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Human history stretches back far more than we could possibly imagine. However, in recorded history, we’ve come across various personalities that will forever remain present in history books but not for their good deeds.
Here are FIVE of the most bloodthirsty beings that populated the planet.
Genghis Khan. He was an ancient Mongol warrior and conqueror who unified the nomadic tribes from North Asia, founding the Mongol Empire, the largest contiguous Empire in history. Under his leadership as the Great Khan, the Mongols began a wave of conquests that extended their dominion to a vast territory, from Eastern Europe to the Pacific Ocean, and from Siberia to Mesopotamia, India, and Indochina.
It is estimated that Genghis Khan (1162-1227), founder of the Mongol Empire, was directly responsible for the deaths of between 20 and 60 million people, a large percentage of the world’s population at the time.
Attila the Hun. Emperor of the most powerful European kingdom of his time, Attila (395-453) was known as “the scourge of God.”
During his reign, he was one of the staunchest enemies of the Roman Empire, which in its final stage was divided into two: the Eastern Empire, with capital in Constantinople, now Istanbul; And the Western Empire, with capital at Ravenna, since Rome had ceased to be the political center of the Empire. Attila invaded the Balkans twice, was about to take the city of Rome and came to besiege Constantinople.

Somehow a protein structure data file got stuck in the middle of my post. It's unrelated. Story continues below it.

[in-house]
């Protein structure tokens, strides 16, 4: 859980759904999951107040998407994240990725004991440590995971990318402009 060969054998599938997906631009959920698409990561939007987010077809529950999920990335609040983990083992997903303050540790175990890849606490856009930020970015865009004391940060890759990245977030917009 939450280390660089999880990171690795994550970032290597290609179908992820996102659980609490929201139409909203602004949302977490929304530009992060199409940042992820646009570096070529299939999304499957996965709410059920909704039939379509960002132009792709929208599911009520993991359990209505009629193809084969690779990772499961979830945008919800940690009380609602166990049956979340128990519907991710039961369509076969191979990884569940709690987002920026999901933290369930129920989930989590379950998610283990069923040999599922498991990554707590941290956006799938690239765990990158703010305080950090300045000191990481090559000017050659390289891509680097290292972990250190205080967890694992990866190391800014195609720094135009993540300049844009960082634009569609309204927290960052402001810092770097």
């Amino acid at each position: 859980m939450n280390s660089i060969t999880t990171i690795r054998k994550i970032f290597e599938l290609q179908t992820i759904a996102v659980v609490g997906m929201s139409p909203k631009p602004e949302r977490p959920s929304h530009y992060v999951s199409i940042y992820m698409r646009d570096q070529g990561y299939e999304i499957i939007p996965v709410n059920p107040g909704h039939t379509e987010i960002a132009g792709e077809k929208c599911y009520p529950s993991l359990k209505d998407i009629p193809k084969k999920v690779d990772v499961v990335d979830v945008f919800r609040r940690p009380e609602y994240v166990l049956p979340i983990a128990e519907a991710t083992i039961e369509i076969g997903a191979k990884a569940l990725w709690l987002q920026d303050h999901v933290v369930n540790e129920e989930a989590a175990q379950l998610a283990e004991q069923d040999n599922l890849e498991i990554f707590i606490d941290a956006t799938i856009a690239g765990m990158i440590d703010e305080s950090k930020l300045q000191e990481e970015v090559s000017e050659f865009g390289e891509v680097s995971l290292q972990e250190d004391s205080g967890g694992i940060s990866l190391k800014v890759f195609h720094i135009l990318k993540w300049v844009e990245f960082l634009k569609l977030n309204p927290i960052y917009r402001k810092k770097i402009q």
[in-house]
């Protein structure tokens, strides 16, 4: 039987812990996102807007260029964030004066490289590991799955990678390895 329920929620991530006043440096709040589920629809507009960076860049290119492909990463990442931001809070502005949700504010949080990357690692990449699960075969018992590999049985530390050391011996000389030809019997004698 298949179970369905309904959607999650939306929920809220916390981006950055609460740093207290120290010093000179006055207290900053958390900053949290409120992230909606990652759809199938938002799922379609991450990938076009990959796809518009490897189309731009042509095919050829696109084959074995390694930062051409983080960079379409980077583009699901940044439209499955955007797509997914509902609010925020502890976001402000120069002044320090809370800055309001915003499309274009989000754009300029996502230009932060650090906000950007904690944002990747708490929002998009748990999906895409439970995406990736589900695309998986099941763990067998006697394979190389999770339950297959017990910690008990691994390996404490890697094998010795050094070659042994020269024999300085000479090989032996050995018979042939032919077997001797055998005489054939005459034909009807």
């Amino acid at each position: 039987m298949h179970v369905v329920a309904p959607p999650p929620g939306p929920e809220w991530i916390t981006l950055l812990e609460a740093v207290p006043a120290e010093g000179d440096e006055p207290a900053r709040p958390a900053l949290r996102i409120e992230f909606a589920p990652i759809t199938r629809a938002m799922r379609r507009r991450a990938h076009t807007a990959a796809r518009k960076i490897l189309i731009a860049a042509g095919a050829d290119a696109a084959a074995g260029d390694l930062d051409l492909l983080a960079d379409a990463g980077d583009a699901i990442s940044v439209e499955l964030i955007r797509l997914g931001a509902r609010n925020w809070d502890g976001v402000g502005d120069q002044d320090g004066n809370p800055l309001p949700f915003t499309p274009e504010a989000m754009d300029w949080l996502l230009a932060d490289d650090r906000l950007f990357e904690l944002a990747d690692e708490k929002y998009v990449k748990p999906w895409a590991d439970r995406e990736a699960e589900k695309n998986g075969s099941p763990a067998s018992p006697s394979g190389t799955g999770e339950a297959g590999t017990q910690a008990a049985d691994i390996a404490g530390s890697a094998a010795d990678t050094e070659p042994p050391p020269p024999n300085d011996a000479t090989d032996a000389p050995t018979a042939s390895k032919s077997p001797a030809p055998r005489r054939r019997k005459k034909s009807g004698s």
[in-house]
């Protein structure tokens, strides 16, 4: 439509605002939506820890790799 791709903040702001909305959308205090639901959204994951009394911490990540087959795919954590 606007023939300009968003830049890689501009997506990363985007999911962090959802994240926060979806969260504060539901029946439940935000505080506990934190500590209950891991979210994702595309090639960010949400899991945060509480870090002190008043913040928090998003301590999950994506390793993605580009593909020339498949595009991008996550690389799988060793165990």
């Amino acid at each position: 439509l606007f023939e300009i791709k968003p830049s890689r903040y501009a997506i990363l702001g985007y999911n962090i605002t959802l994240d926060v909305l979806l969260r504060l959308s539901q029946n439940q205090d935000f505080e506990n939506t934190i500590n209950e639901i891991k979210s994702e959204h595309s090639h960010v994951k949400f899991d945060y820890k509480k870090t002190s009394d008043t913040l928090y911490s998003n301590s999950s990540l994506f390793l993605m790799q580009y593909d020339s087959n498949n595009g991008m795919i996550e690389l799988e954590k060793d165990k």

His Empire—the Hun Empire stretched from the steppes of Central Asia to present-day Germany, and from the Danube to the Baltic, with its headquarters in present-day Hungary.
Roman historians considered him a paradigm of cruelty, rapine, and destruction.
Elizabeth Bathory: During the 16th century this Hungarian noblewoman earned the nickname “Bloody Countess” by murdering more than 650 teenagers to use the blood in truculent rituals of beauty and sadism.
The woman bathed in the blood of her victims and ate part of their bodies. Guinness World Records have labeled her as the most prolific female murderer.
Ivan the Terrible: Ivan IV Vasilyevich (1530-1584) is considered the first Tsar of Russia. Legend says that his cruelty began in childhood when he enjoyed torturing animals and even children. During his reign, he liked to witness the torture of his enemies. His reign lasted almost forty years, the longest of Russian Tsars.
One of his greatest military campaigns was the conquest the Khanates of Kazan to control the entire course of the Volga River and end the Tartar domination of more than 300 years. In Kazan, he left no one alive. He laid the foundation stone of the cathedral and replaced the Muslim population with Russian settlers.
Thomas of Torquemada: He was a Castilian Dominican friar and the first Grand Inquisitor. He is considered as one of the most outstanding men of the Catholic Inquisition of the XV century.
Creator of some of the most bloodthirsty torture methods in history, it is estimated that more than ten thousand people were sentenced to die at the stake during his reign.